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Research Papers: Offshore Geotechnics

Lateral Earth Pressure Coefficient of Soils Subjected to Freeze–Thaw

[+] Author and Article Information
Xiaodong Zhao, Guoqing Zhou, Wei Jiao, Jing Yu

State Key Laboratory for Geomechanics
and Deep Underground Engineering,
China University of Mining and Technology,
Xuzhou 221116, Jiangsu, China

Bo Wang

State Key Laboratory for Geomechanics and
Deep Underground Engineering,
China University of Mining and Technology,
Xuzhou 221116, Jiangsu, China

Contributed by the Ocean, Offshore, and Arctic Engineering Division of ASME for publication in the JOURNAL OF OFFSHORE MECHANICS AND ARCTIC ENGINEERING Manuscript received January 1, 2017; final manuscript received August 10, 2017; published online October 27, 2017. Assoc. Editor: Ioannis K. Chatjigeorgiou.

J. Offshore Mech. Arct. Eng 140(2), 022001 (Oct 27, 2017) (9 pages) Paper No: OMAE-17-1001; doi: 10.1115/1.4038032 History: Received January 01, 2017; Revised August 10, 2017

Artificial frozen soils (AFS) have been used widely as temporary retaining walls in strata with soft and water-saturated soil deposits. After excavations, frozen soils thaw, and the lateral earth pressure penetrates through the soils subjected to freeze–thaw, and acts on man-made facilities. Therefore, it is important to investigate the lateral pressure (coefficient) responses of soils subjected to freeze–thaw to perform structure calculations and stability assessments of man-made facilities. A cubical testing apparatus was developed, and tests were performed on susceptible soils under conditions of freezing to a stable thermal gradient and then thawing with a uniform temperature (Fnonuni–Tuni). The experimental results indicated a lack of notable anisotropy for the maximum lateral preconsolidated pressures induced by the specimen’s compaction and freeze–thaw. However, the freeze–thaw led to a decrement of lateral earth pressure coefficient  K0, and  K0 decrement under the horizontal Fnonuni–Tuni was greater than that under the vertical Fnonuni–Tuni. The measured  K0 for normally consolidated and over-consolidated soil specimens exhibited anisotropic characteristics under the vertical Fnonuni–Tuni and horizontal Fnonuni–Tuni treatments. The anisotropies of  K0 under the horizontal Fnonuni–Tuni were greater than that under the vertical Fnonuni–Tuni, and the anisotropies were more noticeable in the unloading path than that in the loading path. These observations have potential significances to the economical and practical design of permanent retaining walls in soft and water-saturated soil deposits.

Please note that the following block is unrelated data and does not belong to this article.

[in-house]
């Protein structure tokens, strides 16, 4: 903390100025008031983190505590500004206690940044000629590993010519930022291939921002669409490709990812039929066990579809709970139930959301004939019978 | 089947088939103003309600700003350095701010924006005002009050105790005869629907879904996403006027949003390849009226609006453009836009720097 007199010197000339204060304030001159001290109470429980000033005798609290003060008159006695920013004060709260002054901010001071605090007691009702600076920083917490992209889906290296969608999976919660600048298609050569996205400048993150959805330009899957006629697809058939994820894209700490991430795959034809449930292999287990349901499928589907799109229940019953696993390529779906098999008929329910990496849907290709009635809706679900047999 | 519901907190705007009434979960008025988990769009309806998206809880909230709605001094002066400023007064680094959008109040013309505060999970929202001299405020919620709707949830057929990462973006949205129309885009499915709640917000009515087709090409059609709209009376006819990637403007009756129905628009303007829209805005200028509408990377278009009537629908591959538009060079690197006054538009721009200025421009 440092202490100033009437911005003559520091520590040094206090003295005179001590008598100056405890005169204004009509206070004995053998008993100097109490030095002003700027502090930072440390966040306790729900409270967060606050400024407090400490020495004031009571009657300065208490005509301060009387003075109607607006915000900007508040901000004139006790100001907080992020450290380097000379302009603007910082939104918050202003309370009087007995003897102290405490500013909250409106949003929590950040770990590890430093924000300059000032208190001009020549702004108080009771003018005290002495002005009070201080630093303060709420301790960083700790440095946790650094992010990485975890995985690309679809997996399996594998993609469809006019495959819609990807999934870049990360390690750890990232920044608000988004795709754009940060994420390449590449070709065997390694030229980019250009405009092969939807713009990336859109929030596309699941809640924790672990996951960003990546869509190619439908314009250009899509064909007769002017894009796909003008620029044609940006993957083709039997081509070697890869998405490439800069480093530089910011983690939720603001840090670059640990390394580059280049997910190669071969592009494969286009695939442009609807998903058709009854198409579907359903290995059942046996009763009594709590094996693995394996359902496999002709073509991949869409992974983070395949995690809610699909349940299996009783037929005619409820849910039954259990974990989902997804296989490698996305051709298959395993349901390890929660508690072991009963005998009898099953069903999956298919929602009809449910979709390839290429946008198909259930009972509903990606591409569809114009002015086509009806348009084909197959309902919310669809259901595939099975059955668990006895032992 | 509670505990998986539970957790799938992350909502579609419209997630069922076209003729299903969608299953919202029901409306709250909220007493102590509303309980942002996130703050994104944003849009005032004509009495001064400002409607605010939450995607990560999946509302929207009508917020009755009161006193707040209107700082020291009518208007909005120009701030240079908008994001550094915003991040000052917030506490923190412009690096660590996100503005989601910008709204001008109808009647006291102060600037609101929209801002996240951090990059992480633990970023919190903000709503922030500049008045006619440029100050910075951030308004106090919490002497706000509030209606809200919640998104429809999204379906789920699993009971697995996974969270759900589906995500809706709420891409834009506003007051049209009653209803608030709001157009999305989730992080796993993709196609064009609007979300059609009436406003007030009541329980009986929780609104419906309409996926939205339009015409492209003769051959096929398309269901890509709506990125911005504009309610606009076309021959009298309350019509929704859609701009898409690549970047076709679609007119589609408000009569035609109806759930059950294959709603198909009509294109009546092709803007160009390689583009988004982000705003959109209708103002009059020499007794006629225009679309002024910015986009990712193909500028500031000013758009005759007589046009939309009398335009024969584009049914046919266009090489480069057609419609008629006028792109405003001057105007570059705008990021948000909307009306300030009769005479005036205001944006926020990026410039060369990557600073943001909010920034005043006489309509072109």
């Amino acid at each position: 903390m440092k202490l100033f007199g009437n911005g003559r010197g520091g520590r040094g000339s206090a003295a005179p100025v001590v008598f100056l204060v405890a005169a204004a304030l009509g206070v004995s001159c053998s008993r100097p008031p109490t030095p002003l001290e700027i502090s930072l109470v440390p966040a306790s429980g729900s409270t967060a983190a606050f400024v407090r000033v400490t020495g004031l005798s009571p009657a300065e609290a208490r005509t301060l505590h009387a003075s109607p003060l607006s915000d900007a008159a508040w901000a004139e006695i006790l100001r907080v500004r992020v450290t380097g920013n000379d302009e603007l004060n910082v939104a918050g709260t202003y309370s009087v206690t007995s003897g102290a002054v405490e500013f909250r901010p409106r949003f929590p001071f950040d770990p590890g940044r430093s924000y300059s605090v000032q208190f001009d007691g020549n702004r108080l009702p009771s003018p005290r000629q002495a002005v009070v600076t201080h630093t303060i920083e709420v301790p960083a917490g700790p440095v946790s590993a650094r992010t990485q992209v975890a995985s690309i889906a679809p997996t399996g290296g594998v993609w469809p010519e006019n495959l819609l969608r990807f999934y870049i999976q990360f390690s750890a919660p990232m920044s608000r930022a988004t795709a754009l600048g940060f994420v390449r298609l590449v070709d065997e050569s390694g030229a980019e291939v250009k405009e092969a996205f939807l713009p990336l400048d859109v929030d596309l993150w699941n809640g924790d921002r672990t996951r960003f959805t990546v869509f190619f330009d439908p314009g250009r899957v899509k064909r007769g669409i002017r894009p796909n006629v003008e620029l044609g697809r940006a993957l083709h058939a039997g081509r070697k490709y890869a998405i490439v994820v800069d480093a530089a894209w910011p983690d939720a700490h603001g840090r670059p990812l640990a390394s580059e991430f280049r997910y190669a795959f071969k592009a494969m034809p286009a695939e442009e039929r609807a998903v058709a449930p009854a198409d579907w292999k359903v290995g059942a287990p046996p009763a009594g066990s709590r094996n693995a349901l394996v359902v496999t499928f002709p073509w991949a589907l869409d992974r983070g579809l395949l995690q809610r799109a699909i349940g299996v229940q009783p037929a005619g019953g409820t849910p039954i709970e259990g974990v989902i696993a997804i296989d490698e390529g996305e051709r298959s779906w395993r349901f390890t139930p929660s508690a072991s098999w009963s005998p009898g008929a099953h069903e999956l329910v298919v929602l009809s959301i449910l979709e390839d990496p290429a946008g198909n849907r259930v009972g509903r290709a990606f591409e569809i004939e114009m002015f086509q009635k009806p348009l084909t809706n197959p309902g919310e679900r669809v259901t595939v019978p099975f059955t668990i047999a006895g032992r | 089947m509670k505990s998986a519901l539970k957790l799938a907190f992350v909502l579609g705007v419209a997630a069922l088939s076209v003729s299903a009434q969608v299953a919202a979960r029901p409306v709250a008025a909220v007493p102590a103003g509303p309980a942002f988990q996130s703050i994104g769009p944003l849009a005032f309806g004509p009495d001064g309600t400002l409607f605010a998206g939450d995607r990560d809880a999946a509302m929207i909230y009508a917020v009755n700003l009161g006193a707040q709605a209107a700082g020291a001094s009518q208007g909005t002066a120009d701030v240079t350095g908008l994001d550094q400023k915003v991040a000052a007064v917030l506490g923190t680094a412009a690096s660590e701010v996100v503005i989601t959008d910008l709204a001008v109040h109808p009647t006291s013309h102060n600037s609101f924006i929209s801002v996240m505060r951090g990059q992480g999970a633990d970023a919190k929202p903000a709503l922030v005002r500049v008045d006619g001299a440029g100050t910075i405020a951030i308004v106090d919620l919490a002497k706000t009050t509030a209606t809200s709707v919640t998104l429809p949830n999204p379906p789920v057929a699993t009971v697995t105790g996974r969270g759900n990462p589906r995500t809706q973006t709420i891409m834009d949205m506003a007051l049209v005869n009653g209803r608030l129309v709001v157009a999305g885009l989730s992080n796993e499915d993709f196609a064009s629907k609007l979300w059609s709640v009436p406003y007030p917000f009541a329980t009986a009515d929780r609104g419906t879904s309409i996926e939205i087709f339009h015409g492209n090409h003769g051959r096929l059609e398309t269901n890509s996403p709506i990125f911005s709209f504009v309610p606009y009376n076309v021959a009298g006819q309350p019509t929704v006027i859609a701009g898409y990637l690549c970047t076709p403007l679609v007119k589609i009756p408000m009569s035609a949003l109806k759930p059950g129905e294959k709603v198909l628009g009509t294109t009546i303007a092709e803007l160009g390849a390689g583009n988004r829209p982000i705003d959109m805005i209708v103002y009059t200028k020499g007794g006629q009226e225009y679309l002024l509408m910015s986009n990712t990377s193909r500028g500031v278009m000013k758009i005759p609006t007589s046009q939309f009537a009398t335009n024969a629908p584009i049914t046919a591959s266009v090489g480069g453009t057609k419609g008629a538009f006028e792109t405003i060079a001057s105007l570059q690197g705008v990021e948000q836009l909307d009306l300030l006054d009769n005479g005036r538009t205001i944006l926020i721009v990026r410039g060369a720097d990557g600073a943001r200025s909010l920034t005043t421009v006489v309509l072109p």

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Figures

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Fig. 1

AFS and its temperatures: (a) AFS (① permanent retaining walls; ② freezing pipes; ③ soil pressure; ④ unfrozen soils) and (b) temperatures

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Fig. 2

Testing apparatus: (a) refrigeration plates, (b) testing chamber, (c) drainage plates, (d) piezometer, and (e) assemblies

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Fig. 3

Measured temperatures: (a) temperatures during freezing and thawing and (b) thermal gradient

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Fig. 4

Lateral stress induced by specimen compaction

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Fig. 5

K0 for unfrozen soils: (a) moisture content = 1.9% and (b) moisture content = 12.0%

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Fig. 6

Correlation between measured K0 and computed K0 using different empirical formulation

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Fig. 7

K0: (a) soils treated under vertical FnonuniTuni, (b) soils treated under horizontal FnonuniTuni, and (c) for unfrozen soils and soils subjected to freeze–thaw

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Fig. 8

Compression curves: (a) for soils treated under vertical FnonuniTuni, (b) for soils treated under horizontal FnonuniTuni, and (c) comparisons

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Fig. 9

Anisotropic K0 under loading path: (a) maximal (K0)aniso and (b) mean(K0)aniso

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Fig. 10

Anisotropic K0 under unloading path: (a) maximal (K0)aniso and (b) mean(K0)aniso

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